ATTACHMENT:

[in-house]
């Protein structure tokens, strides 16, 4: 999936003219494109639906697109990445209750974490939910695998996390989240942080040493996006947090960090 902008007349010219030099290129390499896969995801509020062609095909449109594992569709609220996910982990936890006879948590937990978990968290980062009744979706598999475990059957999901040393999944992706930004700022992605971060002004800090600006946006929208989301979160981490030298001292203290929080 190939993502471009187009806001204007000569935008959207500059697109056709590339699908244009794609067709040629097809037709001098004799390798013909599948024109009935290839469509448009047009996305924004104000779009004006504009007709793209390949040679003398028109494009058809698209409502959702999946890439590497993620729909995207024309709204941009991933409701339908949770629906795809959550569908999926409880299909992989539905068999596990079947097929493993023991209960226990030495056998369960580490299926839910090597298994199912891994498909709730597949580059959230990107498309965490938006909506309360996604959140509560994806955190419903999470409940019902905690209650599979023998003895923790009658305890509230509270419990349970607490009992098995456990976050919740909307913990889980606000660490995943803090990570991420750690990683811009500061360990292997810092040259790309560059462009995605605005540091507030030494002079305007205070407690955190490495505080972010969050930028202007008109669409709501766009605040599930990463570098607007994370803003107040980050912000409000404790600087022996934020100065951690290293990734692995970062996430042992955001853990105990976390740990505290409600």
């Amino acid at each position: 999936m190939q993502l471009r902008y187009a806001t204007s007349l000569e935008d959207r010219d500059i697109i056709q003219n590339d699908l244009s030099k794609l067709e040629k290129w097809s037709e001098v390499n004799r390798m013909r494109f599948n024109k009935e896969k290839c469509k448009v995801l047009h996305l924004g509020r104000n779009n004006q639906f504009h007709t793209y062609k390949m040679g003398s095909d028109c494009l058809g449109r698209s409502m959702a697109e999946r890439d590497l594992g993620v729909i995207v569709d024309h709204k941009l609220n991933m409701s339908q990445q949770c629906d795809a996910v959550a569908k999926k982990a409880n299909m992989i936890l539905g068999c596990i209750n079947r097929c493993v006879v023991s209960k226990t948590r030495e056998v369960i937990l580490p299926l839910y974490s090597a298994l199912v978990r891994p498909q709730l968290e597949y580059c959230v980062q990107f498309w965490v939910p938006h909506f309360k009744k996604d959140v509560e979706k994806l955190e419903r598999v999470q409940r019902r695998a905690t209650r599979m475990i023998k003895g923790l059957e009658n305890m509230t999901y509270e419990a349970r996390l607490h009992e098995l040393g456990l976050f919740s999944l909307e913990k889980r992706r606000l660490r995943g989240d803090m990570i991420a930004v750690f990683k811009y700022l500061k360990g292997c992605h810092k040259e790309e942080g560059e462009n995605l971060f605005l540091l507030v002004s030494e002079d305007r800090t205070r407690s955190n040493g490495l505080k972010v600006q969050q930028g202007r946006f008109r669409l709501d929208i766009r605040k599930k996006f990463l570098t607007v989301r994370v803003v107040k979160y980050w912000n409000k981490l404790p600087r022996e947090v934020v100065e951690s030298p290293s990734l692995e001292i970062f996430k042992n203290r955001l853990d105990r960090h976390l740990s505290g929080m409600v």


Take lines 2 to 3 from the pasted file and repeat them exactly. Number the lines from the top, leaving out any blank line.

């Protein structure tokens, strides 16, 4: 999936003219494109639906697109990445209750974490939910695998996390989240942080040493996006947090960090 902008007349010219030099290129390499896969995801509020062609095909449109594992569709609220996910982990936890006879948590937990978990968290980062009744979706598999475990059957999901040393999944992706930004700022992605971060002004800090600006946006929208989301979160981490030298001292203290929080 190939993502471009187009806001204007000569935008959207500059697109056709590339699908244009794609067709040629097809037709001098004799390798013909599948024109009935290839469509448009047009996305924004104000779009004006504009007709793209390949040679003398028109494009058809698209409502959702999946890439590497993620729909995207024309709204941009991933409701339908949770629906795809959550569908999926409880299909992989539905068999596990079947097929493993023991209960226990030495056998369960580490299926839910090597298994199912891994498909709730597949580059959230990107498309965490938006909506309360996604959140509560994806955190419903999470409940019902905690209650599979023998003895923790009658305890509230509270419990349970607490009992098995456990976050919740909307913990889980606000660490995943803090990570991420750690990683811009500061360990292997810092040259790309560059462009995605605005540091507030030494002079305007205070407690955190490495505080972010969050930028202007008109669409709501766009605040599930990463570098607007994370803003107040980050912000409000404790600087022996934020100065951690290293990734692995970062996430042992955001853990105990976390740990505290409600």
């Amino acid at each position: 999936m190939q993502l471009r902008y187009a806001t204007s007349l000569e935008d959207r010219d500059i697109i056709q003219n590339d699908l244009s030099k794609l067709e040629k290129w097809s037709e001098v390499n004799r390798m013909r494109f599948n024109k009935e896969k290839c469509k448009v995801l047009h996305l924004g509020r104000n779009n004006q639906f504009h007709t793209y062609k390949m040679g003398s095909d028109c494009l058809g449109r698209s409502m959702a697109e999946r890439d590497l594992g993620v729909i995207v569709d024309h709204k941009l609220n991933m409701s339908q990445q949770c629906d795809a996910v959550a569908k999926k982990a409880n299909m992989i936890l539905g068999c596990i209750n079947r097929c493993v006879v023991s209960k226990t948590r030495e056998v369960i937990l580490p299926l839910y974490s090597a298994l199912v978990r891994p498909q709730l968290e597949y580059c959230v980062q990107f498309w965490v939910p938006h909506f309360k009744k996604d959140v509560e979706k994806l955190e419903r598999v999470q409940r019902r695998a905690t209650r599979m475990i023998k003895g923790l059957e009658n305890m509230t999901y509270e419990a349970r996390l607490h009992e098995l040393g456990l976050f919740s999944l909307e913990k889980r992706r606000l660490r995943g989240d803090m990570i991420a930004v750690f990683k811009y700022l500061k360990g292997c992605h810092k040259e790309e942080g560059e462009n995605l971060f605005l540091l507030v002004s030494e002079d305007r800090t205070r407690s955190n040493g490495l505080k972010v600006q969050q930028g202007r946006f008109r669409l709501d929208i766009r605040k599930k996006f990463l570098t607007v989301r994370v803003v107040k979160y980050w912000n409000k981490l404790p600087r022996e947090v934020v100065e951690s030298p290293s990734l692995e001292i970062f996430k042992n203290r955001l853990d105990r960090h976390l740990s505290g929080m409600v």